Shaping Bread Dough

After the dough has been scaled is where we shape bread dough balls into a loaf, rolls, or whatever shape you like. The seam should always be on the bottom. The goals is to create a smooth dough surface with some tension so the bread rises in a controlled manner.

Once your dough is shaped, place it into a greased pan (or a pan with parchment so it doesn’t stick). Some pans have a silicone coating which may not require parchment or greasing so long as the coating is intact. Hand-wash these pans, and never use anything abrasive on them. No metal or hard plastic! I use a silicone spatula if my dough needs
some help getting out of the pan.

Basic Principles of Shaping:
  • Before shaping, ensure your dough has gone through necessary fermentation to develop gluten and flavor.
  • Always work on a lightly floured surface or use oil to prevent sticking without drying out the dough.
  • Handle the dough gently to preserve the gas bubbles formed during fermentation, which contribute to the bread’s texture.
  • Work with floured or wet hands, or use a bench scraper, to avoid dough sticking to your hands.  Sometimes oiled hands will also work (usually only with lower hydration dough)

Common Bread Dough Shapes:

Round Loaf (Boule):

  • Method: Flatten the dough into a rough rectangle, then fold the sides towards the center. Flip the dough seam-side down and roll it gently to create surface tension.
  • Use: Ideal for rustic bread, sourdough, or artisanal loaves.

Oblong Loaf (Batard):

  • Method: Similar to the round loaf but elongate the dough into an oval shape. Roll and seal the edges to create a smooth surface.
  • Use: Suitable for sandwiches, baguettes, or when a larger crust-to-crumb ratio is desired.


  • Method: Flatten the dough into a rectangle, then fold it into thirds like a letter. Roll the dough into a long cylinder, tapering the ends.
  • Use: Traditional for French bread, perfect for sandwiches or as a side with soups.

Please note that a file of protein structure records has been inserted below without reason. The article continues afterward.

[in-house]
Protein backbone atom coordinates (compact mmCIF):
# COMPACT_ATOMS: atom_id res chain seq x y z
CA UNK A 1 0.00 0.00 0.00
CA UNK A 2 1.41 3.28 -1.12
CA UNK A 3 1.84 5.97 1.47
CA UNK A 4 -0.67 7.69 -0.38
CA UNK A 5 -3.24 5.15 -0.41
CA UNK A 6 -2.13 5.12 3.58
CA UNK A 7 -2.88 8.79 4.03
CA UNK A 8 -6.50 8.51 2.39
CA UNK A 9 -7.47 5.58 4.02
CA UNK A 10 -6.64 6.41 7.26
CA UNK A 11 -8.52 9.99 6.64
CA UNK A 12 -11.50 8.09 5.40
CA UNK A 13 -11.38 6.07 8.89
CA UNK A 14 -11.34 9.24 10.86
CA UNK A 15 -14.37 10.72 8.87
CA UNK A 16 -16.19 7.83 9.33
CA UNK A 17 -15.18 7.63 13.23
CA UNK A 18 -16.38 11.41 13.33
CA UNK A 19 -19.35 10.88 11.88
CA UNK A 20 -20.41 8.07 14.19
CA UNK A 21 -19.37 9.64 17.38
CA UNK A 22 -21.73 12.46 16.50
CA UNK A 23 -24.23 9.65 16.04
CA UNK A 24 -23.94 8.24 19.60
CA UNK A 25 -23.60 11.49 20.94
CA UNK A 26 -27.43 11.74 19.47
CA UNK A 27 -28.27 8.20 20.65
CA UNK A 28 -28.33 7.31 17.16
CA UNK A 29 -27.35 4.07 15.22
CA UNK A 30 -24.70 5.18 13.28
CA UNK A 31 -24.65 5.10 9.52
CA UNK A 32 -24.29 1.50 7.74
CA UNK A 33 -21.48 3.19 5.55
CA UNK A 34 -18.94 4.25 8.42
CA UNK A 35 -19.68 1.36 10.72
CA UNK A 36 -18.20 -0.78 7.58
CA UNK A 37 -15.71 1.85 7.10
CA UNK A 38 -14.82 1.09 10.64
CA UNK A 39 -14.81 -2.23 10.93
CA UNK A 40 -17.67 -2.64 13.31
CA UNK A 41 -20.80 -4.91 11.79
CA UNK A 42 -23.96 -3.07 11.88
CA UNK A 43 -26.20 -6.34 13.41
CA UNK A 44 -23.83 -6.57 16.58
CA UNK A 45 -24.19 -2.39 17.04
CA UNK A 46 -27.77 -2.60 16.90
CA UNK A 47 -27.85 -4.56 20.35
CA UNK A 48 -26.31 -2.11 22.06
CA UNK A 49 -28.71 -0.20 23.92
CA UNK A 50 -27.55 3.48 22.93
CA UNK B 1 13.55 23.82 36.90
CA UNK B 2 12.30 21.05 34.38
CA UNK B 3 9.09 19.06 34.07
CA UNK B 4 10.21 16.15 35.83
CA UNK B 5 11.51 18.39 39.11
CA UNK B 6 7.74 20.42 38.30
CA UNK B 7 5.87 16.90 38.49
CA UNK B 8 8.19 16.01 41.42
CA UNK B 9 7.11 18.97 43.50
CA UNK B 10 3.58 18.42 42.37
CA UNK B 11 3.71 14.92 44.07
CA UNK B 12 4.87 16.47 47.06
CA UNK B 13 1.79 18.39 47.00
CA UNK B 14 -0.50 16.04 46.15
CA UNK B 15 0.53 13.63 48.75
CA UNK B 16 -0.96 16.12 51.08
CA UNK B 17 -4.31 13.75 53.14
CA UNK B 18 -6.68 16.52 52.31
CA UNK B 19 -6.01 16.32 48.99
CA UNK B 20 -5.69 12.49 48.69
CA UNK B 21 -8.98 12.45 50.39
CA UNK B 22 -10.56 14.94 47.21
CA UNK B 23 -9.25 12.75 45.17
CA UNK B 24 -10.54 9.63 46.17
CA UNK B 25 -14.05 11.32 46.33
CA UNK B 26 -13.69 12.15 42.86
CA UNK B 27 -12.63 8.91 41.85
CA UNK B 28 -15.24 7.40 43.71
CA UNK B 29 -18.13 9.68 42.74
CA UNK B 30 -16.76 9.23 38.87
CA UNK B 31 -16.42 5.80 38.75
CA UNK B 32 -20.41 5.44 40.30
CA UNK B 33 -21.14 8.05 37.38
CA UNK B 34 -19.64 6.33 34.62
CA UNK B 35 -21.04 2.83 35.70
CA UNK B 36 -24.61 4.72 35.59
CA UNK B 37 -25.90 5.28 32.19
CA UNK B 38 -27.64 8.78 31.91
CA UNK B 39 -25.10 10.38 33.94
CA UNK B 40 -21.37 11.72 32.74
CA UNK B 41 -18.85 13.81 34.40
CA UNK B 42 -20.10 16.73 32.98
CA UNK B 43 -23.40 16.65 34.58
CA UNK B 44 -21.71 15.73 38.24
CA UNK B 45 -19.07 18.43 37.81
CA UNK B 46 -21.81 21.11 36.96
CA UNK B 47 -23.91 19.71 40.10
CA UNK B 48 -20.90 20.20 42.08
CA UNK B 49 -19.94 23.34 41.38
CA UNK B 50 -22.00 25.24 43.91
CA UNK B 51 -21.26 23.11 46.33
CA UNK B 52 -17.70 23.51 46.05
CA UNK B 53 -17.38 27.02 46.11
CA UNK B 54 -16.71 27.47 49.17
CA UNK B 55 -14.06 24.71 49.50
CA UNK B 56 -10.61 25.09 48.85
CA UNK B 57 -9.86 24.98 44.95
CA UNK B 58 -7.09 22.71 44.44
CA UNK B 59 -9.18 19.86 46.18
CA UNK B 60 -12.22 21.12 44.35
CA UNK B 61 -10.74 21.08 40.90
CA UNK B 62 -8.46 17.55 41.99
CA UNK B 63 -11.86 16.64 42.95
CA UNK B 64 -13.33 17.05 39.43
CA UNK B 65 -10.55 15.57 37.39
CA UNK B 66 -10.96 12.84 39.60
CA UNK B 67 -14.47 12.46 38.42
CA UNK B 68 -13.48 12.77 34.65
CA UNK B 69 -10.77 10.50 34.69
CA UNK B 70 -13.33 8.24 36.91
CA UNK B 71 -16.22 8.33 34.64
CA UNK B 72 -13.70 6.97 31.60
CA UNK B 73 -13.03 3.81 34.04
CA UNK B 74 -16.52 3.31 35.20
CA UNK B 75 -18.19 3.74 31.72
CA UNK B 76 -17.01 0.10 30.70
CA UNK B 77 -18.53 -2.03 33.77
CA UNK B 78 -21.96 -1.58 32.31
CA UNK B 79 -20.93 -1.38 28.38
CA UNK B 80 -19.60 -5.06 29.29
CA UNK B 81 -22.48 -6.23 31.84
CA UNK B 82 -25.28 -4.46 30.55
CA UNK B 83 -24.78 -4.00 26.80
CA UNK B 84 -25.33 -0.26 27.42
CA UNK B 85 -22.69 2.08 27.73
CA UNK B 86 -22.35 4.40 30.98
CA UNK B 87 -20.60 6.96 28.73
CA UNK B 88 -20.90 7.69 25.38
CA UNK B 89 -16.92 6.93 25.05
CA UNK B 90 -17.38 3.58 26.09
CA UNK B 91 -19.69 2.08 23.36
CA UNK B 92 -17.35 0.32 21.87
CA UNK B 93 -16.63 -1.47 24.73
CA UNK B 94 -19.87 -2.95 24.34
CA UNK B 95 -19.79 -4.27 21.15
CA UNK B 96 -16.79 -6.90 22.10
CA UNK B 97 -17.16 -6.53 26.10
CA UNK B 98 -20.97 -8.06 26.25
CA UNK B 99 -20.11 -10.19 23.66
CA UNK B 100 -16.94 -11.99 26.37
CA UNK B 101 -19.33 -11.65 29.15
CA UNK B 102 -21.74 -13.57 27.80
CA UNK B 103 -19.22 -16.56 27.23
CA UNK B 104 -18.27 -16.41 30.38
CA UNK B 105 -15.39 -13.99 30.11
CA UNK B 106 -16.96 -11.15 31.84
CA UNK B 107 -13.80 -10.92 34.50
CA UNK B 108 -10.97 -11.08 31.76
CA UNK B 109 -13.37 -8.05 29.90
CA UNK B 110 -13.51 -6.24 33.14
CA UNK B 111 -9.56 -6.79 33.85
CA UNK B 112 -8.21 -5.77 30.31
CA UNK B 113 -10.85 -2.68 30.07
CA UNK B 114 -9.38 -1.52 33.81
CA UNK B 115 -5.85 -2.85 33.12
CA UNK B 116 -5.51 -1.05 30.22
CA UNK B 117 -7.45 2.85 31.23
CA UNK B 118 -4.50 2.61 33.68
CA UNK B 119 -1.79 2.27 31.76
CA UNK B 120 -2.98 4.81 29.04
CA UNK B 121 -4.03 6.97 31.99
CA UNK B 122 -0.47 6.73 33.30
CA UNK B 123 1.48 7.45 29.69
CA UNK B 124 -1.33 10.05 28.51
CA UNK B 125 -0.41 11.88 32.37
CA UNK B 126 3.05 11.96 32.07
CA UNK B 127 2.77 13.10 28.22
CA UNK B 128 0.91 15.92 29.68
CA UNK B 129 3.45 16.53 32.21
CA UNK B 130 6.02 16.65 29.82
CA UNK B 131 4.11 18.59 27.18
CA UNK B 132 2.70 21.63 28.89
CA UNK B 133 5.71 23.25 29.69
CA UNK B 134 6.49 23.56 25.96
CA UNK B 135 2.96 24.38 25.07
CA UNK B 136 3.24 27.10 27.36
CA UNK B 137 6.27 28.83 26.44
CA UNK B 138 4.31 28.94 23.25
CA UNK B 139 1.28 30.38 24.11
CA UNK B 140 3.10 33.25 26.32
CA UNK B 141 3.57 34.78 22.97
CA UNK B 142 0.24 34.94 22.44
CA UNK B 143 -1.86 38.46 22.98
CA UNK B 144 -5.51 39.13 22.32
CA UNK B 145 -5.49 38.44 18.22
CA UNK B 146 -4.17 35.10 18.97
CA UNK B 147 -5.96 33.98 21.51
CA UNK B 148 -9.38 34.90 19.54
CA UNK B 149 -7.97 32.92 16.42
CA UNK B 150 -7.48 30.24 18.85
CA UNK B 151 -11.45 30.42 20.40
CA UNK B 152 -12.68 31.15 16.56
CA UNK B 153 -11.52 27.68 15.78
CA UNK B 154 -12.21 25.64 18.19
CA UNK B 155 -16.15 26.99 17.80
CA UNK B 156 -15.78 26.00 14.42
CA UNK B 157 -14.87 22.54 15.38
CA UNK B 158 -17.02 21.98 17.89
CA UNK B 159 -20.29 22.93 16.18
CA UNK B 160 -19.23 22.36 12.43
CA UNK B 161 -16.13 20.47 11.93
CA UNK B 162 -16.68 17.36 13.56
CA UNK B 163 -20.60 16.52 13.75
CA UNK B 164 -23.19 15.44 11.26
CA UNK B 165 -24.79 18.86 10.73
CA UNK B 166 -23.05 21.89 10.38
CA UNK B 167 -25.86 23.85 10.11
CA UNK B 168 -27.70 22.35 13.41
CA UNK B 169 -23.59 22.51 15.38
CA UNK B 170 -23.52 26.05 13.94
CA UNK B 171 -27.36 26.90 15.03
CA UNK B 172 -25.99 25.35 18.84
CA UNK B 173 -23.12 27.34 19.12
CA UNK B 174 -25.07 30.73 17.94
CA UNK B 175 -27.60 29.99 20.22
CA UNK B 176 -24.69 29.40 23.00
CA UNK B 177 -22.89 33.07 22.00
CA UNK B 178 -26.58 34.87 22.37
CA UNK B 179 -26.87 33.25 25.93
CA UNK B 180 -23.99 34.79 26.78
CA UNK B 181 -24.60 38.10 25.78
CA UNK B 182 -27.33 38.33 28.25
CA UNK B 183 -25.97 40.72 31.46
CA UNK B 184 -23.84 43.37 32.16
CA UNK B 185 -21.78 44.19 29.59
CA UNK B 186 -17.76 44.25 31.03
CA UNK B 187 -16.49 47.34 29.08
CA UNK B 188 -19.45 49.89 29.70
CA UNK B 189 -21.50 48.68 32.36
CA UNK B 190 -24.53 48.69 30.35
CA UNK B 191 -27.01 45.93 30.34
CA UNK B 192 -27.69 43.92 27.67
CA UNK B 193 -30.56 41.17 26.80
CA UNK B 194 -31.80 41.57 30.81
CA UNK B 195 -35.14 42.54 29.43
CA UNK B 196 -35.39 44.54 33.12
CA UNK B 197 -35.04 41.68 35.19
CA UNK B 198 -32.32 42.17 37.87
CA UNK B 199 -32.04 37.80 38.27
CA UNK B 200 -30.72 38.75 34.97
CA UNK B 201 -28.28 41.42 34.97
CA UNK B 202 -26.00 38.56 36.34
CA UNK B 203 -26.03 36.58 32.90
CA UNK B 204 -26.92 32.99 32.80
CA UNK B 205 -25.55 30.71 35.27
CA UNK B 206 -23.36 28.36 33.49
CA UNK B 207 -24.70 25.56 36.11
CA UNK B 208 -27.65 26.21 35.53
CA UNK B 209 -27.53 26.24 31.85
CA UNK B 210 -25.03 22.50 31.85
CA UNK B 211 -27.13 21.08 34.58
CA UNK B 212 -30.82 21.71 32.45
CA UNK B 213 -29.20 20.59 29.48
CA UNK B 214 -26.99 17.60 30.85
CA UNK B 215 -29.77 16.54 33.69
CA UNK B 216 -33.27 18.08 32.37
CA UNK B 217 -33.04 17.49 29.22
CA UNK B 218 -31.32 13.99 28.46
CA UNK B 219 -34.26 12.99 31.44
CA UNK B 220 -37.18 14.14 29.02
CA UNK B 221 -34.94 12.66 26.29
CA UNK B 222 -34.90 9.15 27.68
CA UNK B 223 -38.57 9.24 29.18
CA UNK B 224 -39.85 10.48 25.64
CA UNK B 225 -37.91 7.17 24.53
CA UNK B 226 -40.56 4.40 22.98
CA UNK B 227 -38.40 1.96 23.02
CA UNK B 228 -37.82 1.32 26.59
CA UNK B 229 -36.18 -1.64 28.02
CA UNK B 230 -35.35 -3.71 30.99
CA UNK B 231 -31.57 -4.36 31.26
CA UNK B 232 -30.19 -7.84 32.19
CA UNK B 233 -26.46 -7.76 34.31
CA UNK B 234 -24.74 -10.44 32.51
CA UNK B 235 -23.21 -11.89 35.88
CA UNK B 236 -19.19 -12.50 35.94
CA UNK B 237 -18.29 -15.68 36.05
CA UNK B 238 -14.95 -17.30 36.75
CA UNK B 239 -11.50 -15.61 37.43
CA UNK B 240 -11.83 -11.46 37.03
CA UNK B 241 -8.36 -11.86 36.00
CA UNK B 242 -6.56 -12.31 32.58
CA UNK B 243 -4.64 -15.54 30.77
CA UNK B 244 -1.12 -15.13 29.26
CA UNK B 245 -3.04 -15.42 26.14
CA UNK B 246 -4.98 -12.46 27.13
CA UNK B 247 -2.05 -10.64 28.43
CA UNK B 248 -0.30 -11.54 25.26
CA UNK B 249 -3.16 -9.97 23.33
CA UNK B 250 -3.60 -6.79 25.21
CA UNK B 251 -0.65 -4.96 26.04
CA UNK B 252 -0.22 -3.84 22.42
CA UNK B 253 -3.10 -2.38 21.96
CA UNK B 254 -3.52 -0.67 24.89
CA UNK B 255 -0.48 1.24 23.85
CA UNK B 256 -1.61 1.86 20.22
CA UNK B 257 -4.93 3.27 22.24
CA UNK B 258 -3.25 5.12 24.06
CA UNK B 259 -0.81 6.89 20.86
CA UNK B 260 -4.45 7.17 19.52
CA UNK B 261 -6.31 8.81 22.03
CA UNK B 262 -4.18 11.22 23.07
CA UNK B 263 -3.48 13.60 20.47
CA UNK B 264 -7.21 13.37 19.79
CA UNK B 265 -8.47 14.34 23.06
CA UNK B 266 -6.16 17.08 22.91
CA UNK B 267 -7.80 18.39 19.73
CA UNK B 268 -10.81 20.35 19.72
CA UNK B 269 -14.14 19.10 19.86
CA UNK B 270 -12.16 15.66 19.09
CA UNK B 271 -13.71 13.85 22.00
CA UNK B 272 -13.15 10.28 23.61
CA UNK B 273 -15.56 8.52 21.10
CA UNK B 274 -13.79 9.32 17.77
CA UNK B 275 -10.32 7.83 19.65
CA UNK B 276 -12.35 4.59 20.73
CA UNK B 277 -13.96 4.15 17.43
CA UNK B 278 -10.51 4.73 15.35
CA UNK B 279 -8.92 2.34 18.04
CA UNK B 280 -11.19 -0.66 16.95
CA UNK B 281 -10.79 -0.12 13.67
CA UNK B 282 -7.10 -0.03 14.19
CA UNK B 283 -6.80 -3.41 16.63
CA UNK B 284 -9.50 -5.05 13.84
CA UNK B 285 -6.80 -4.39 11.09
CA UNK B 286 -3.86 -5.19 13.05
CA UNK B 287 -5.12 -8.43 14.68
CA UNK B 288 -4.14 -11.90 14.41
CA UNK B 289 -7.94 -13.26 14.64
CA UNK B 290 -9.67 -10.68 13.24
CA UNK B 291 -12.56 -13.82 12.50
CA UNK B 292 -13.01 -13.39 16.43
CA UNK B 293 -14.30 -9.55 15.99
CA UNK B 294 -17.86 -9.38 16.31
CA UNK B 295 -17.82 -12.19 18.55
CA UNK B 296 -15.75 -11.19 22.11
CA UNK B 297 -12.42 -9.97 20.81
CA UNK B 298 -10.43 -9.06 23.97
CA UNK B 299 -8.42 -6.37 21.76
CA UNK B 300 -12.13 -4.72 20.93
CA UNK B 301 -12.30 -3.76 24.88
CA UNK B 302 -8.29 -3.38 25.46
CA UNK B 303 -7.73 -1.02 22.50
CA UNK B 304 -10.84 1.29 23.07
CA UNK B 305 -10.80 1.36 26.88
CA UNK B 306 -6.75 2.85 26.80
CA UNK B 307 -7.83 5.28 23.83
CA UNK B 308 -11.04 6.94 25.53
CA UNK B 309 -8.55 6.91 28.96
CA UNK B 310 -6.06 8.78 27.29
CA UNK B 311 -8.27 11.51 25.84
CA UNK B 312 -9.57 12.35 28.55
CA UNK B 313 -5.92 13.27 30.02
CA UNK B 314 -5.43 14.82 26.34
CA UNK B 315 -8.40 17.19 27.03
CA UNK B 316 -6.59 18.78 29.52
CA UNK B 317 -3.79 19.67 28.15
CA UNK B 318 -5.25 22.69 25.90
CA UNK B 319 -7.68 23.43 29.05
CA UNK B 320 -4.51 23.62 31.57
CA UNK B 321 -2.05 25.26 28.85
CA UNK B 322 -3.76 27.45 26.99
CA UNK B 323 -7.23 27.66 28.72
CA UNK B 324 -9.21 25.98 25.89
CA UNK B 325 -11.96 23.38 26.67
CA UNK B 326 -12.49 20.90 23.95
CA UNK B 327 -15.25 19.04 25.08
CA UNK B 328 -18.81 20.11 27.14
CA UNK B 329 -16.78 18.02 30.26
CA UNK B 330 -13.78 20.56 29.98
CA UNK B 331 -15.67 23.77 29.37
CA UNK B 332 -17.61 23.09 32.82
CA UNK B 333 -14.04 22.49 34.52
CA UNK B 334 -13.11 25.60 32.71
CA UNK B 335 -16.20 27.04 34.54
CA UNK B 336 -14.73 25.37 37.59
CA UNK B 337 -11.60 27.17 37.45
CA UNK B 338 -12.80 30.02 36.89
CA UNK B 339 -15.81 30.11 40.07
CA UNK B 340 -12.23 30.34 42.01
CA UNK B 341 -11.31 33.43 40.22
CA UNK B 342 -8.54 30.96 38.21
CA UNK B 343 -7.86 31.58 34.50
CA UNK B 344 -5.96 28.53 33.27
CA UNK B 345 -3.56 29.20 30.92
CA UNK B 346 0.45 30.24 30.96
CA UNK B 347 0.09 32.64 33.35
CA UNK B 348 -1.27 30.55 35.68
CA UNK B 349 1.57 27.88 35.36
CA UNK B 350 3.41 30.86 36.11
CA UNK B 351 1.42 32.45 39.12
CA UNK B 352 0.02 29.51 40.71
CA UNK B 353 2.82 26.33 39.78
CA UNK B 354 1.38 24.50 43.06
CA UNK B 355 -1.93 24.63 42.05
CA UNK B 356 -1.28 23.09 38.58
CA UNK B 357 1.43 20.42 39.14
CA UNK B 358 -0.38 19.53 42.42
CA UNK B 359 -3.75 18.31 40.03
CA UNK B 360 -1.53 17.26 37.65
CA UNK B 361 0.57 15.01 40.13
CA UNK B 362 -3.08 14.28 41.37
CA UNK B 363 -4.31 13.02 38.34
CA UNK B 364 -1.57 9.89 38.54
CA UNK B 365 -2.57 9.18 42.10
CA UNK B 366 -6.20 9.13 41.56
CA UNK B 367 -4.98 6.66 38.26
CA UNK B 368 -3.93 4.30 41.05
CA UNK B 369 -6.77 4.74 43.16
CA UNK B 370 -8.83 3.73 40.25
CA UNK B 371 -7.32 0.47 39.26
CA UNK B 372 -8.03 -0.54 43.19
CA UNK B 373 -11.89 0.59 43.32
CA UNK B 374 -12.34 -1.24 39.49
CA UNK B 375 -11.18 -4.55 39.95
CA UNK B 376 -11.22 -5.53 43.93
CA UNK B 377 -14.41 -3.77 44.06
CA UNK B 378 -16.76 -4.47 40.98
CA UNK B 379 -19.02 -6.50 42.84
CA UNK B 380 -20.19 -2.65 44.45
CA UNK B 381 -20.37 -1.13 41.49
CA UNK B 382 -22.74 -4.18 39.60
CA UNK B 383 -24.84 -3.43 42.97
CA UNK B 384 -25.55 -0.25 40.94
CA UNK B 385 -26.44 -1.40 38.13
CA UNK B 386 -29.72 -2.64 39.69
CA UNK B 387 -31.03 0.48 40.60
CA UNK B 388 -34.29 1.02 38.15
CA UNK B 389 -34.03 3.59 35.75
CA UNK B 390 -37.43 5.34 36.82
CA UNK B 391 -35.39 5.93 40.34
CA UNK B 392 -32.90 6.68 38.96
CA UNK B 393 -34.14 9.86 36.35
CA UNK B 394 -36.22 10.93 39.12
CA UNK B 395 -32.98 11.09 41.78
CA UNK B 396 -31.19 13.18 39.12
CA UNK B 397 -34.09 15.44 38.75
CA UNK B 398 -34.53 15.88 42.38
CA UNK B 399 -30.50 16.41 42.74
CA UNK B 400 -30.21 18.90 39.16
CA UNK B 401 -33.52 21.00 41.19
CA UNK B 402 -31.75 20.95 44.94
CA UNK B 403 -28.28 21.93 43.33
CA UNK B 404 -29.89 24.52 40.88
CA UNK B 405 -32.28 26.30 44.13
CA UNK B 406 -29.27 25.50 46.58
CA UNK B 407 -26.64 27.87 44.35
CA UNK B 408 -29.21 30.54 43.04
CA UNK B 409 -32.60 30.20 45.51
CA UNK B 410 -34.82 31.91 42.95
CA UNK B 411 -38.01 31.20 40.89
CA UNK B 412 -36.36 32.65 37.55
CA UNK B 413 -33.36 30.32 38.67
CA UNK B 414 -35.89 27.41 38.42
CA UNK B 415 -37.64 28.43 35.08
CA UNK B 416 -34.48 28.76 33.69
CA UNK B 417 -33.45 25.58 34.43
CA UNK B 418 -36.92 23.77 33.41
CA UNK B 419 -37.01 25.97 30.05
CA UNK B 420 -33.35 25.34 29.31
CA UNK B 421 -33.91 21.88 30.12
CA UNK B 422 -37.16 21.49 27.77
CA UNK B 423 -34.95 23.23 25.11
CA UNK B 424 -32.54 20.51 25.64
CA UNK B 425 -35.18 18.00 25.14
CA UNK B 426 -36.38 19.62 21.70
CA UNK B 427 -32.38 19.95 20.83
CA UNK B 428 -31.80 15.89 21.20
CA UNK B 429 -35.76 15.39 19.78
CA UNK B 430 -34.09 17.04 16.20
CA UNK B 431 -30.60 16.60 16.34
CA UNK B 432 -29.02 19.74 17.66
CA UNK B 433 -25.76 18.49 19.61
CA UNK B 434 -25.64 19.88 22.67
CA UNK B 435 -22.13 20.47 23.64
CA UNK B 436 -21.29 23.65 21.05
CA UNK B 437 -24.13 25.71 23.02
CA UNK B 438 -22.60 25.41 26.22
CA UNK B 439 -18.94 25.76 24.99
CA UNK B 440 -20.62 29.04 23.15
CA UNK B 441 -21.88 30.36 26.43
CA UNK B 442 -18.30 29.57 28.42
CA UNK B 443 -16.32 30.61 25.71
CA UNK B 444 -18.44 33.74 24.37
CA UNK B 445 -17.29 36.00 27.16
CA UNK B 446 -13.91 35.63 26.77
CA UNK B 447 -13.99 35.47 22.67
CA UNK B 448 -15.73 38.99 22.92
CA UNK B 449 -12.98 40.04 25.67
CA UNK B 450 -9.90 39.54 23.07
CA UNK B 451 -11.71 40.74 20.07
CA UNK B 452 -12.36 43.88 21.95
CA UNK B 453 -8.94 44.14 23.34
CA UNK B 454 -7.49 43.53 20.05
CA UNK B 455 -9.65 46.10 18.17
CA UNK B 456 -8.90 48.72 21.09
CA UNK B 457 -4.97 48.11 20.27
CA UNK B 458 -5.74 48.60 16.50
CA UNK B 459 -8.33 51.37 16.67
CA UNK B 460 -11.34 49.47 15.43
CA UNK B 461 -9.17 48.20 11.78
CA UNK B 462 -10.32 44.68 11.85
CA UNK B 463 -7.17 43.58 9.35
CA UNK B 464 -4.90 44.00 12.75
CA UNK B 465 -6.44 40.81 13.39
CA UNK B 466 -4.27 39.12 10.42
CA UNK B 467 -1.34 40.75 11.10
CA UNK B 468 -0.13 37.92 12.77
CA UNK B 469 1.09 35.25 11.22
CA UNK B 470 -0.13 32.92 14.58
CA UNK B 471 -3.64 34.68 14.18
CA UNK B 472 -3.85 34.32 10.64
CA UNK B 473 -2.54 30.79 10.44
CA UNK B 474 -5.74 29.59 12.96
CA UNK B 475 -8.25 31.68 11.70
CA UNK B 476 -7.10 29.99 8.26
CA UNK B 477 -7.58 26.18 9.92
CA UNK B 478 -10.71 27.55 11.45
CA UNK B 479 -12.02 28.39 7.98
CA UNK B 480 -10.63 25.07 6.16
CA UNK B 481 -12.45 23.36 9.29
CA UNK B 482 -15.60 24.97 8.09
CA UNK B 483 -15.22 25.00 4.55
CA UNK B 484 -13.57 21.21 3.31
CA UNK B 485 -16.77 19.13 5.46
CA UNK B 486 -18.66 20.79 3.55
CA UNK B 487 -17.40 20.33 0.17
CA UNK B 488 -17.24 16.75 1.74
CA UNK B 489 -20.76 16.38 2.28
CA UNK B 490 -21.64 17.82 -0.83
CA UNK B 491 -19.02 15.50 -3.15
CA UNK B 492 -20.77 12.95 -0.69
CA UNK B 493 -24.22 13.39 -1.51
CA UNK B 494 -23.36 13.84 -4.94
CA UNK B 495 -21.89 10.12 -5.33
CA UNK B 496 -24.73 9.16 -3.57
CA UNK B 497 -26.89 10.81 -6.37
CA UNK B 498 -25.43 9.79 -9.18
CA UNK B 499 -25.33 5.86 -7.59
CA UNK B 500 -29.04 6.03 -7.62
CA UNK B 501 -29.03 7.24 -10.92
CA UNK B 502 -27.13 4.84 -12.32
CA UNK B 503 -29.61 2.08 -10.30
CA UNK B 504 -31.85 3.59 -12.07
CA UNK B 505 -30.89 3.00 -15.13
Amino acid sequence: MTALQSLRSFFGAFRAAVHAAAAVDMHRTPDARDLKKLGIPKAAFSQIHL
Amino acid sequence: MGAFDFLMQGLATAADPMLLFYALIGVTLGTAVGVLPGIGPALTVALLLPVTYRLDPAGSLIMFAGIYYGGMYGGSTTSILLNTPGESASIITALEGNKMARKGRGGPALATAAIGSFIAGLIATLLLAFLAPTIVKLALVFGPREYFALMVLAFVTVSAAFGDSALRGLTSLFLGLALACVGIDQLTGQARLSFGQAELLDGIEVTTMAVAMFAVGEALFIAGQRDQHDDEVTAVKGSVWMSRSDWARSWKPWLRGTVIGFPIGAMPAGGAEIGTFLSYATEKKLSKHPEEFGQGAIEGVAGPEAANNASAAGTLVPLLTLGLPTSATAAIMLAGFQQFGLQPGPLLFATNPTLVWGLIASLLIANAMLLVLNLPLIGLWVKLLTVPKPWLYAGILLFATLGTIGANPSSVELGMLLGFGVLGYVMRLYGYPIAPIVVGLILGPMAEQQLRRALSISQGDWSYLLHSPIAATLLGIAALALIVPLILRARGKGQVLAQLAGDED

• Method: Divide the dough into smaller portions, then shape each into balls by tucking the edges underneath to create tension on the surface.
  • Use: Versatile for dinner rolls, burger buns, or individual servings.

Specialty Shapes:

Braided Loaf:

  • Method: Divide the dough into strands, then weave them together in a braid pattern.
  • Use: Adds visual appeal and is ideal for festive occasions or sweet breads.

Filled Rolls or Bread:

  • Method: Flatten the dough, add filling (such as cheese, fruits, or nuts), then roll and seal to encase the filling completely.
  • Use: Creates flavorful bread variations suitable for breakfast or dessert.

Tips for Shaping Success:

  • Consistency: Ensure each piece of dough is shaped uniformly for even baking.
  • Surface Tension: Tighten the surface to prevent the dough from spreading excessively during baking.
  • Final Proof: Allow shaped dough to proof adequately before baking to ensure proper rise and structure.

Considerations Based on Dough Type:

  • High-Hydration Dough: Requires gentle handling and may benefit from using a proofing basket (banneton) to maintain shape. 
  • Enriched Dough: Incorporate fats, sugars, or eggs, which affect shaping and require careful handling to avoid tearing.  

Mastering the art of shaping bread dough enhances not only the visual appeal but also the texture and flavor of your homemade bread. Experiment with different techniques to find what works best for your preferred bread styles and baking goals.

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Once you’ve shaped your dough, it’s time for the proofing.

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